Robots have already transformed bomb disposal from a lethal game of Russian roulette into a technical challenge executed from a safe distance. Hundreds of small "throwbots" are making the business of searching buildings less dangerous in Afghanistan. Armed robots are a logical extension of this trend, keeping soldiers away from danger by acting as remote weapons platforms or going ahead of human soldiers to draw fire or set off roadside bombs.
The idea is essentially the same as it was in 1982, when Grumman and Martin Marietta produced prototype Teleoperated Mobile Antiarmor Platforms (TMAP), 600-pound vehicles armed with antitank missiles, for the U.S. Army. TMAP allowed the operator to fire missiles remotely via a TV link from a mile away, keeping them well back from (presumably, Soviet) return fire. TMAP looked promising but was cancelled in 1987 after Congress raised concerns about armed robots.
Since those days, one robot after another has been terminated or sidelined. Concerns are often about safety or reliability, but other factors come into play as well. Crusher, for example, was a highly mobile, 13,000-pound six-wheeled vehicle riding on a suspension that could be raised 30 inches to clear obstacles. It was intended to be the basis for the Armed Robotic Vehicle, part of the ambitious Future Combat System program. But by 2009 the costs had ballooned, and the entire effort got the ax.
The closest robots came to combat was when an armed version of the Talon bomb-disposal robot, called SWORDS, deployed to Iraq in 2007. Three robots went but were never used. The reasons for this were never given, but Army project manager Kevin Fahey told PopMech at the time, "Once you've done something that's really bad, it can take 10 or 20 years to try it again," suggesting that the Army was wary of going ahead with using the robots until they were totally confident. One of the biggest concerns about SWORDS was that it made "uncommanded or unexpected movements." While this may suggest a machine out of control, the actual incidents were minor: one caused by loose wire and one by a faulty solder, neither of them on one of the bots in Iraq. The machines now have redundant wiring and double soldering.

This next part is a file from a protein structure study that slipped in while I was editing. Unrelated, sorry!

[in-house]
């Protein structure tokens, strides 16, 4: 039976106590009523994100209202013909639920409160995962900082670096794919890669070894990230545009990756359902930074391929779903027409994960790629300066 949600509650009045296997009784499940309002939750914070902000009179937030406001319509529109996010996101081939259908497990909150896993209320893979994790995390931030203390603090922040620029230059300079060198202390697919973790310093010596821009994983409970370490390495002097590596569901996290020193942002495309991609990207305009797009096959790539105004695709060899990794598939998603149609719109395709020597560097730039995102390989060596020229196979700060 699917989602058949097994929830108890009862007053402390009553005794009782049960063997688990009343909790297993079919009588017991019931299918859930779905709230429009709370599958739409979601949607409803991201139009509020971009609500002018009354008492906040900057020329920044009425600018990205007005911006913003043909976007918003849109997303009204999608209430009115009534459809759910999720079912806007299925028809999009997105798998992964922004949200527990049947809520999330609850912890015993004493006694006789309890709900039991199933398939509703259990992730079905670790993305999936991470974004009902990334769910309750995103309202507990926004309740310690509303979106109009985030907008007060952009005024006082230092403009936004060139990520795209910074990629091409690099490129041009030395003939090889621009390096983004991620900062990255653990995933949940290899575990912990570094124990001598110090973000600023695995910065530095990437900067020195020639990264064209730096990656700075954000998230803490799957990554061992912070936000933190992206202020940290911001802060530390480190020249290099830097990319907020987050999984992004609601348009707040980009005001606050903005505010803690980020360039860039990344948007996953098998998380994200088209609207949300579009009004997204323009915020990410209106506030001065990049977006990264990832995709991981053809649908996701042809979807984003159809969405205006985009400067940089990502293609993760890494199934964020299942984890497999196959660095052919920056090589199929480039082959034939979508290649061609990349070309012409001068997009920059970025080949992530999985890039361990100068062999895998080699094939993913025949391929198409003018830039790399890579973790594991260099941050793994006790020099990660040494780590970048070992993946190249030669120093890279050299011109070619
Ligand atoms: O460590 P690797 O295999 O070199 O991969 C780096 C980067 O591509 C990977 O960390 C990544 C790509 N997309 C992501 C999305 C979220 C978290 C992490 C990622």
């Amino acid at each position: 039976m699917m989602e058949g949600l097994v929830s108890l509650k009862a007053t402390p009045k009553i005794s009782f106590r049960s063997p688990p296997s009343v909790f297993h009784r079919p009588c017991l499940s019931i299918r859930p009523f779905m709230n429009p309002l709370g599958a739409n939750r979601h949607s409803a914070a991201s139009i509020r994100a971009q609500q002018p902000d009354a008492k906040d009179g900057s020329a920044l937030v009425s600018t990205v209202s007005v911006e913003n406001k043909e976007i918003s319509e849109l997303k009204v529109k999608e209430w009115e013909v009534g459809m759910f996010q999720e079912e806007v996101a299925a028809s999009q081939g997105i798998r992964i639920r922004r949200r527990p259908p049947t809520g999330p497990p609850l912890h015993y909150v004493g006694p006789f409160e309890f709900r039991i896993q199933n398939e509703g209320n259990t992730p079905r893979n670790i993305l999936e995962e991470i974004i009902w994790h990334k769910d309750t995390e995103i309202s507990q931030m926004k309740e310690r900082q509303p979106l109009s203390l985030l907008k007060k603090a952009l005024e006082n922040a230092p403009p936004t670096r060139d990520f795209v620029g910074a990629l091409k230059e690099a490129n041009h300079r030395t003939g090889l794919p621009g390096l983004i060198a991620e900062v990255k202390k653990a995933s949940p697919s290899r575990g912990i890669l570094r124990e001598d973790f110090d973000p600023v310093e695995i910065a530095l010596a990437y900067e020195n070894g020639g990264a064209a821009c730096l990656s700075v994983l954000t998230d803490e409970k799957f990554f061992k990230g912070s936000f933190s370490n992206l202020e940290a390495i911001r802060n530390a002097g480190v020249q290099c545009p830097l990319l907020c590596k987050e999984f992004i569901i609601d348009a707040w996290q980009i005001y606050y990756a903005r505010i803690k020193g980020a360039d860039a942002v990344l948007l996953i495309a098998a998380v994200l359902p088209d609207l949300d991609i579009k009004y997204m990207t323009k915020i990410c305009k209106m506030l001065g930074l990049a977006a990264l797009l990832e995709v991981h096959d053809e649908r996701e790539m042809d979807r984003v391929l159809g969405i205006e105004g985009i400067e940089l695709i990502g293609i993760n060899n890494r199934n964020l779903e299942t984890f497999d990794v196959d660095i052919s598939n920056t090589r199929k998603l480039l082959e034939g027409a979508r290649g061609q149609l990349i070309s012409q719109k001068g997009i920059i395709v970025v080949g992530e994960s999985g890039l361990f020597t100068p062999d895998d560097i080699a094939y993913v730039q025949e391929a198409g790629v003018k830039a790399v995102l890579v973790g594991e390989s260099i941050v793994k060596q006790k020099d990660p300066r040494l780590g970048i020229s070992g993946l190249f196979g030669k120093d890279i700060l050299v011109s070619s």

Undeterred, the Pentagon and defense contractors are working on new armed bots that could soon take to the battlefield.
The direct successor to Talon/SWORDS is QinetiQ's Modular Advanced Armed Robotic System (MAARS), a 350-pound tracked robot equipped with multiple cameras, a speaker, and a microphone for two-way communication. When words are not enough, MAARS has armament for "escalation of force" so it can use the minimum necessary force from its collection of weapons that includes a warning siren, a laser dazzler, less-lethal bean-bag or Nerf projectiles, an M240 machine-gun, and 40-mm grenades.
Jason Montano, QinetiQ North America's product manager for MAARS, emphasizes that MAARS is always under human control and does not operate autonomously—the weapons cannot be fired without operator control. He says that fears about being able to distinguish civilians from combatants are also misplaced: A combination of daylight and thermal-imaging cameras give very good situational awareness. And because the operator is not in imminent danger, there is less pressure when encountering a potential threat. "Because you are safe you don't have to make an instant decision," Montano says.